How much would you pay to be transported back into the 8-bit era? Nintendo already gave us a taste of nostalgia with the $60 NES Classic, and now it's offering a similar experience with a pair of NES controllers for the Switch. The big downsides: They also cost $60 and they're only available for Switch Online subscribers. And, not that this comes as a surprise, they're practically useless outside of NES games on the Switch.
- Looks and feels just like the original
- Wireless connectivity works well
- Only useful for NES titles
- Requires Switch Online subscription
I'll be honest, I've never really liked the NES controller. As a kid, I hated the way it dug into my palms and lacked any sort of contours. When the SNES arrived with its more ergonomic gamepad, which also featured more buttons on the front, and better directional pad and shoulder buttons, I was happy to let my NES gather dust. (The SNES controller was such a groundbreaking design that its influence is still felt today -- you can see traces of it in all of Sony and Microsoft's gamepads.) But in retrospect, I can see how important the NES controller was for the gaming world. It represented a huge leap over the clunky joysticks and huge keyboards earlier consoles came with. It was simple and approachable, something kids and adults alike could use with zero training.
The Switch NES controllers look just like the original, with the same blocky corners, plastic-yet-solid construction and concave buttons that hold your fingers just right. But of course, there are some major differences: They're wireless, and they feature L and R buttons at the top, nestled into a Switch rail connection. You charge them by sliding them onto your Switch while it's docked. But unlike the console's Joy-Cons, you're not meant to hold the Switch while the NES pads are connected. They're solely meant for detached wireless play.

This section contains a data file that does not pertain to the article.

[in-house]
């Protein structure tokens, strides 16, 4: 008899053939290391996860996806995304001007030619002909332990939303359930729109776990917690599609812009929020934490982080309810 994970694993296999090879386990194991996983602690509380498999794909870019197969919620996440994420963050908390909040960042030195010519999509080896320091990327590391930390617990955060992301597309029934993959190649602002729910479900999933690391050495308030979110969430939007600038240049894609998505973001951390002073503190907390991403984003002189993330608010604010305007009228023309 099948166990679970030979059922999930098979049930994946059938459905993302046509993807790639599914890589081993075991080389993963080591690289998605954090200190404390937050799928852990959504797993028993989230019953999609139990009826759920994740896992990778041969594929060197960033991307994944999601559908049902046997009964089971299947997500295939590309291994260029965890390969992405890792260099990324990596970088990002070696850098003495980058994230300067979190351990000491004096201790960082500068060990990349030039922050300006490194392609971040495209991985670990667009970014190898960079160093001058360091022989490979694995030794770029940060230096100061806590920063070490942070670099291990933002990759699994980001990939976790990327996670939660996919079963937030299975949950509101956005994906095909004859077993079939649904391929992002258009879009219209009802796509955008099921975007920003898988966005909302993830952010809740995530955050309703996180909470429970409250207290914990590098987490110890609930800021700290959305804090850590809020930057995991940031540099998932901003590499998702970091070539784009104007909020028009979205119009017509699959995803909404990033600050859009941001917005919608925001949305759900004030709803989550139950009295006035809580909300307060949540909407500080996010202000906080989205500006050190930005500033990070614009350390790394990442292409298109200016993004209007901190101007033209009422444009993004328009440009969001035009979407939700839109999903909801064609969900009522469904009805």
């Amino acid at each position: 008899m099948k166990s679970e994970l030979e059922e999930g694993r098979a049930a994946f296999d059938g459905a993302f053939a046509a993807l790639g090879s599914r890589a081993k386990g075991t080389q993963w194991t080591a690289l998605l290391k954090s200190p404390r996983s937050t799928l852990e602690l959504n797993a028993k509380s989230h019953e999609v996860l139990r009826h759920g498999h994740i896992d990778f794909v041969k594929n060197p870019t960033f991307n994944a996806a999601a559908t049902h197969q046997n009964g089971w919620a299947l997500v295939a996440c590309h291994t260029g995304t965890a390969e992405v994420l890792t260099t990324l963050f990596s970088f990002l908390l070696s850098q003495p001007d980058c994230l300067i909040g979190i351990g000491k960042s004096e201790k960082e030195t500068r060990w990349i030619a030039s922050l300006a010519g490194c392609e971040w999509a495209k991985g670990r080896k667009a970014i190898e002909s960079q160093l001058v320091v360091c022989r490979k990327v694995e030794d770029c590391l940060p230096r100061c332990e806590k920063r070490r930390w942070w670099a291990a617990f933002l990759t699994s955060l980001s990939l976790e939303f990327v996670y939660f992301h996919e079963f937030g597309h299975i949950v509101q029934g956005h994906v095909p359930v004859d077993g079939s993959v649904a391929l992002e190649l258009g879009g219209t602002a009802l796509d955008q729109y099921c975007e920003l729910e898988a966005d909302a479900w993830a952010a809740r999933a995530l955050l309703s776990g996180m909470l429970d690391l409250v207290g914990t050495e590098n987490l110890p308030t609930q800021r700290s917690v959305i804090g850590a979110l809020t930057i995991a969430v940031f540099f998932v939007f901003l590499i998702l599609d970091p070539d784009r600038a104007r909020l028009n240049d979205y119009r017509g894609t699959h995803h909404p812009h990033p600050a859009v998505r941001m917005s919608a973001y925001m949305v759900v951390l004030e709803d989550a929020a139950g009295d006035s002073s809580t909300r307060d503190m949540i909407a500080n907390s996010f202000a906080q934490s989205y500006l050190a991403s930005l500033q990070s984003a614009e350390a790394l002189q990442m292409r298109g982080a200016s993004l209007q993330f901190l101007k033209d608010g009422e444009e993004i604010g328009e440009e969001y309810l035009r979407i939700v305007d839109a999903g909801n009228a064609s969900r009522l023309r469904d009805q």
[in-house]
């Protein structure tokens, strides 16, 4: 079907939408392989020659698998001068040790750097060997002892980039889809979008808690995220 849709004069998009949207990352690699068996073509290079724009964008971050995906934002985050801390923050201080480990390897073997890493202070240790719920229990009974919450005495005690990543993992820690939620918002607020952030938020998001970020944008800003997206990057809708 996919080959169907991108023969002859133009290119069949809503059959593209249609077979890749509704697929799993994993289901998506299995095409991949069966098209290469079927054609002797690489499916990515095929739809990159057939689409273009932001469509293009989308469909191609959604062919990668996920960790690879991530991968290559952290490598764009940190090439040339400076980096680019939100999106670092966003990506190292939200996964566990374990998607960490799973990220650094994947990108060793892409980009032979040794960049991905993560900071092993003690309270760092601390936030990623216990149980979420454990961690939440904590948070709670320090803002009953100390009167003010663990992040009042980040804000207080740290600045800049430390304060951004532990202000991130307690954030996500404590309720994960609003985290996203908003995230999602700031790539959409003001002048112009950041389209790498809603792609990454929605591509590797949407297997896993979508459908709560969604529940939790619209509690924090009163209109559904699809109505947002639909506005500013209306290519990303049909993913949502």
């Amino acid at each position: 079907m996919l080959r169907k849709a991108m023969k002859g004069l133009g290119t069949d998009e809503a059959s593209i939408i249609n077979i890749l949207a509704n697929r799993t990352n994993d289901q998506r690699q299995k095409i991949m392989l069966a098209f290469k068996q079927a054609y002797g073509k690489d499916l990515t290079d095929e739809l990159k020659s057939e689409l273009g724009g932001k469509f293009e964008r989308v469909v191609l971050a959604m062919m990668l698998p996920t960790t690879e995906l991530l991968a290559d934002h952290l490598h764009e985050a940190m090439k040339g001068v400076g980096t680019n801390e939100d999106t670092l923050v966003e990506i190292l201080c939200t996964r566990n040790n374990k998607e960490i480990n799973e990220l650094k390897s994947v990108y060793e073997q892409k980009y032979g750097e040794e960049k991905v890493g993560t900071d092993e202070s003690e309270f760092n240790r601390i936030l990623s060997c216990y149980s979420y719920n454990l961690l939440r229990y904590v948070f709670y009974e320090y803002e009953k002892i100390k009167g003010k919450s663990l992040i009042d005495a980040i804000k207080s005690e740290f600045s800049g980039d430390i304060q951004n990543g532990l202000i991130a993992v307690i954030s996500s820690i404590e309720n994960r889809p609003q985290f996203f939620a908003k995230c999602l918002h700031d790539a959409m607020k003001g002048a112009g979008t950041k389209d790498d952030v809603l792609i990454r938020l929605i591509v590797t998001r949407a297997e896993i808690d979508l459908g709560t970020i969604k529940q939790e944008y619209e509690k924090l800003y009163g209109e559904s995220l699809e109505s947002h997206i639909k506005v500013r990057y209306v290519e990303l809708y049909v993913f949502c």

After sliding on the controllers and running through a system update, I was ready for some retro action. That's when I ran into my first issue: They can't get to the home screen in normal Switch games. My console automatically resumed Super Smash Bros. Ultimate, and I was annoyed to find that I had no way to exit the game with the NES controller. I had to turn on a Joy-Con just to do that. Once I got back to the home screen, I had no trouble navigating around and launching the NES game collection on the retro gamepad.
My main testing criteria for NES emulators and gear is simple: How well do they play Super Mario Bros. 3? It's 8-bit platforming at its most refined, which makes it a great test for controller accuracy and reliability. As I re-learned how to fly Racoon Mario and traversed the first world of the game, I was surprised to find that I genuinely enjoyed using the NES gamepad. It was like flashing back to my childhood bedroom, where I'd spend hours diving into Mario 3 with my younger brother.
Of course, the controller feels much smaller now in my grown-up hands, and it's far from ergonomic. But it's well suited for a game like Mario 3, where you need to hold down the B button to run, while occasionally rocking your thumb on the A button to jump. That's what I spent years doing as a kid, and it just feels more natural when the buttons are laid out horizontally, instead of the angled positioning on modern controllers. It might just be muscle memory, but I felt far more comfortable playing Mario 3 on the NES pad compared to either the Joy-Cons or pricey Switch Pro Controller. Jumping into River City Ransom and Ninja Gaiden was a similar blast from the past -- beating up street thugs and ninja jumping across obstacles felt just as good as before.
But does anyone really need the NES gamepads? That's the tougher question. At $60 for the pair, it seems insanely expensive for controllers that are only meant for emulated NES titles. And don't forget you'll also have to subscribe to the Switch Online service ($20 a year for individuals, $35 a year for families) to play those games. You're better off just shelling out $70 for the Switch Pro controller, which is a huge upgrade over the standard Joy-Cons for most modern titles. The NES gamepads might be an easier sell if they were closer to $40, at least then it wouldn't feel like you're shelling out for a full-priced game.